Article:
If in my Java class theere are 2 methods a() and b() and a() is synchronised when a thread is active on method a(). can any other thread access method b() which is not synchronised. So if 1 method is synchronised, then only that method is synchronised or the whole object Regards, aakash
Hi Aakash When you synchronize a method the lock is obtained for that object and when an object is locked all the synchronized methods are locked. That is when the lock is obtained on the class containing the a() and b() methods then only a() method would be locked and b() method or for that matter all unsynchronized methods would be available to others.
1)How can we lock the whole object to be accessed 2) And when we define the method aa synchronised where in memory it is stored. is it the same way static variabbles and methods are done as how if i synchronise one method it will lock the method of the object only for that instance or all the instance using this method will be locked Regards, aakash
1) Make all the methods synchronized, or at least all the public methods. 2) Where in memory is the mutex stored? Well, probably, generally, with the data for the object, on the heap; but this isn't specified by the Java Language Specification nor the VM specification. 3) Static synchronized methods use the mutex in the java.lang.Class object that represents the class; static synchronized methods thus are synchronized for all instances (or none, depending on how you look at it!)
1) Can the whole class be synchronized by implementing the SingleThreadModel interface 2) If i synchronized a method will that reside in Global memory as static methods reside. 3) What care we should take while declaring a method as synchronized if the other method in the class is not synchronized as the synchronized method may change some value which is not reflected in the other method which is not synchronized Regards, aakash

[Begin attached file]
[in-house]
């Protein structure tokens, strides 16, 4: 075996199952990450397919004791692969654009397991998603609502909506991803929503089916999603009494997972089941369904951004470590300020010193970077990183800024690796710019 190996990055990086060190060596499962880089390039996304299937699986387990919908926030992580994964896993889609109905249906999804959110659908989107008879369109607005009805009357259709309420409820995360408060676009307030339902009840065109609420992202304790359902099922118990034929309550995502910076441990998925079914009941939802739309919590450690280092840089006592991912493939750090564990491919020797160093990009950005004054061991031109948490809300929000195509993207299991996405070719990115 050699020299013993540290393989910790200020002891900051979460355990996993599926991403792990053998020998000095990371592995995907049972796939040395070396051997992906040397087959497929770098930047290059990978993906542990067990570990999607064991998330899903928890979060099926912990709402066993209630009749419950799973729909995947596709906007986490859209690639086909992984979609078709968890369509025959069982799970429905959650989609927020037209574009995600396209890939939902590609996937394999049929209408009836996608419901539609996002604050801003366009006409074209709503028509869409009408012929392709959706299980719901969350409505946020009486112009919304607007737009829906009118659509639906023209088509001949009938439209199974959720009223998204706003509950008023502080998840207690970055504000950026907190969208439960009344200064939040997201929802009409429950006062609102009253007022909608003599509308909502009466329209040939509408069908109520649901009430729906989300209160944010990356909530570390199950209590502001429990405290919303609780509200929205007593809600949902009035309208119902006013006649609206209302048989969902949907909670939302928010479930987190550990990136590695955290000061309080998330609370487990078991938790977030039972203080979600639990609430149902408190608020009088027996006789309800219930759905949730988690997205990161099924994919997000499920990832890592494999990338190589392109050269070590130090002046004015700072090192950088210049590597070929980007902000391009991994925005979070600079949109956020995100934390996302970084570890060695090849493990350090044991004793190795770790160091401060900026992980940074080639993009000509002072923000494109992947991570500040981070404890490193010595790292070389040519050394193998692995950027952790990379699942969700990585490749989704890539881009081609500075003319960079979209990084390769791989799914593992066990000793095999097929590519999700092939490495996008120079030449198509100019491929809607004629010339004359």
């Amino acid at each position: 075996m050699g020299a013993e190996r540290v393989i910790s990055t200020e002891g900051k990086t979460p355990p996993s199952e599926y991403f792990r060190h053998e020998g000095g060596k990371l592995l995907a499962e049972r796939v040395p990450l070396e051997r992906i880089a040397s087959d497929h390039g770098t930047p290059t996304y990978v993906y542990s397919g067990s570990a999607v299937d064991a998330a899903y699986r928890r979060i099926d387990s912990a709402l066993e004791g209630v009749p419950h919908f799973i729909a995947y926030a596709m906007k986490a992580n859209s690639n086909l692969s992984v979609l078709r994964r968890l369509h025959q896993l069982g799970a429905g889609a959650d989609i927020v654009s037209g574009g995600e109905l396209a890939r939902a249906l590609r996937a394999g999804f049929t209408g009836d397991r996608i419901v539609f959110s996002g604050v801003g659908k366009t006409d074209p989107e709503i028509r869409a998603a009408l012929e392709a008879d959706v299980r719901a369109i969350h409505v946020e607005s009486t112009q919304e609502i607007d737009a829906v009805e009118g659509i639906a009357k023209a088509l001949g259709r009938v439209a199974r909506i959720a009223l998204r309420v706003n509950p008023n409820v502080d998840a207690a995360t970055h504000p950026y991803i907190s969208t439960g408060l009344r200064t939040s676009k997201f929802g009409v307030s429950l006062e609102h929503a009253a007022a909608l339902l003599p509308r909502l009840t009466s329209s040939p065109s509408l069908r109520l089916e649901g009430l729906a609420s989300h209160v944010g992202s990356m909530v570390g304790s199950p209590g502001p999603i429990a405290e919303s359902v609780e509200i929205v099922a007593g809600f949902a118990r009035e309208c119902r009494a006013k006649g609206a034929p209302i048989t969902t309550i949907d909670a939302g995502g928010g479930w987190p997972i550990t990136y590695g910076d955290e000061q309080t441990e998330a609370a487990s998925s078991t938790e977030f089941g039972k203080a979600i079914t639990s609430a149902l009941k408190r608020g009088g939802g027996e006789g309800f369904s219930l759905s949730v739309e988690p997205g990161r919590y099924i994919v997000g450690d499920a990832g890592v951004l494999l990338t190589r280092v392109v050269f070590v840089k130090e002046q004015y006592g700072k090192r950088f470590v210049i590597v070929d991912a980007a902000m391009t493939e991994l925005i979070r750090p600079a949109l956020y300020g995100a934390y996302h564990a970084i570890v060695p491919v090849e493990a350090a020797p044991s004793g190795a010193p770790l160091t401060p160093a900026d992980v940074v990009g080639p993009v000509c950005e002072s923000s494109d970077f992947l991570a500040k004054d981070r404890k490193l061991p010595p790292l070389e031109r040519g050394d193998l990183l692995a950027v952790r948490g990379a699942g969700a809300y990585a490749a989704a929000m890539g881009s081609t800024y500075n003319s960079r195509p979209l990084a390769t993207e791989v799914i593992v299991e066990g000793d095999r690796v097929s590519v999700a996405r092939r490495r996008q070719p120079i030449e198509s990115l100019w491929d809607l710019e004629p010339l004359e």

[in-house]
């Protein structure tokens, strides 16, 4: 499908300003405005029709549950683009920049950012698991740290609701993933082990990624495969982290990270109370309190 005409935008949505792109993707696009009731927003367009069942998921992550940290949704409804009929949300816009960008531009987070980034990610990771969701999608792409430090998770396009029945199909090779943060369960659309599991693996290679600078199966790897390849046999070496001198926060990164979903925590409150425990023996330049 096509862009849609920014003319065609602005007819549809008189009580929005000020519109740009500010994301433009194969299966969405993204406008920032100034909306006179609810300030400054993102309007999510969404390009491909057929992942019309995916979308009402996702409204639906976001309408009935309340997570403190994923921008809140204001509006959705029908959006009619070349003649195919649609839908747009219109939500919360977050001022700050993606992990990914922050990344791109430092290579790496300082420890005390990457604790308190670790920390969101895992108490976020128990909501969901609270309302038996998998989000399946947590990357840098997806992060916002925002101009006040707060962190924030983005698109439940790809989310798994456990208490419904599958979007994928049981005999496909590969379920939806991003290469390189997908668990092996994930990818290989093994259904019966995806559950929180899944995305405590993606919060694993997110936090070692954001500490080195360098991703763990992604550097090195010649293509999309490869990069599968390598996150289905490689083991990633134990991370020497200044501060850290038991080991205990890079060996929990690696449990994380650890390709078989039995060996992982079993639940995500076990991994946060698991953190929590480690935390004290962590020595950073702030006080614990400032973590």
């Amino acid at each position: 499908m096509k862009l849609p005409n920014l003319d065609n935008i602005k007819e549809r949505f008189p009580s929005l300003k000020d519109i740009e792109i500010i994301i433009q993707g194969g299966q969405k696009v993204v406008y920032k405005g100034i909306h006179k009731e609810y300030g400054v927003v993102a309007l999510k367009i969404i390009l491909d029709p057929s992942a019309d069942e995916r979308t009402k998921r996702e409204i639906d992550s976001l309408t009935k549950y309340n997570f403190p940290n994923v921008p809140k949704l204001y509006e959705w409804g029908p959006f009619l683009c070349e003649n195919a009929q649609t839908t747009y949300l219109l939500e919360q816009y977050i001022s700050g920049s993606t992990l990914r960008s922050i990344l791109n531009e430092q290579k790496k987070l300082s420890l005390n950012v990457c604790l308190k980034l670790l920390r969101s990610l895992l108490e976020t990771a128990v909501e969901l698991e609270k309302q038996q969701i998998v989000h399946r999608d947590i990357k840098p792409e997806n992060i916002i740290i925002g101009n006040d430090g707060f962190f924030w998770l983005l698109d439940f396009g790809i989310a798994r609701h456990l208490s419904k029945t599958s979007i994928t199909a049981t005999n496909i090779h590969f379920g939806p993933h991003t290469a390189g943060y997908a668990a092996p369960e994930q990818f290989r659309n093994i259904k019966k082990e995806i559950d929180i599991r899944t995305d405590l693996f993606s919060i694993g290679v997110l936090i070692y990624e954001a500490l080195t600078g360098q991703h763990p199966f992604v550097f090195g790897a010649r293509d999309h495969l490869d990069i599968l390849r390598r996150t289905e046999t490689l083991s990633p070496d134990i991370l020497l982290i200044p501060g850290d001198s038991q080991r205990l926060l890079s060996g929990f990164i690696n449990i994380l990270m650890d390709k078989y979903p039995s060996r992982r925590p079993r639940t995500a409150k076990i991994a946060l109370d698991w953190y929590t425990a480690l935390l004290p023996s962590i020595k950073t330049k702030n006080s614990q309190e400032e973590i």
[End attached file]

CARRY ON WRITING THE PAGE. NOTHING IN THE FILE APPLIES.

The SingleThreadModel comes into picture when you work with servlets. Servlets are multi threaded by default i.e. several threads can invoke the doGet/doPost methods. In order to prevent muliple threads to access a single servlet instance you make your servlet SingleThreadModel i/f, which is an empty (marker) interface. You can make each method syncronized so that only one thread executes at a time. Make those methods synchronized so that your data is not corrupted. I hope this answers your last question.
1) Implementing SingleThreadModel is a signal to a Servlet container telling it how it is allowed to invoke a Servlet; it has no meaning to the JVM itself, and does nothing for any other classes. 2) I really don't know what you mean when you keep talking about "global memory" and where different things go. The Java memory model doesn't include any such concept, and it says nothing about where methods of any kind are stored. Why do you care? 3) If you make one method synchonized, but another not, and both methods access the same data, then what you have, generally, is a programmer error. Not sure why you're asking about "What care we should take" when you seem to already know how to use synchonization to protect data in a multithreaded application. What care you should take is to make both the methods synchronized if there are potential problems due to unsynchronized access!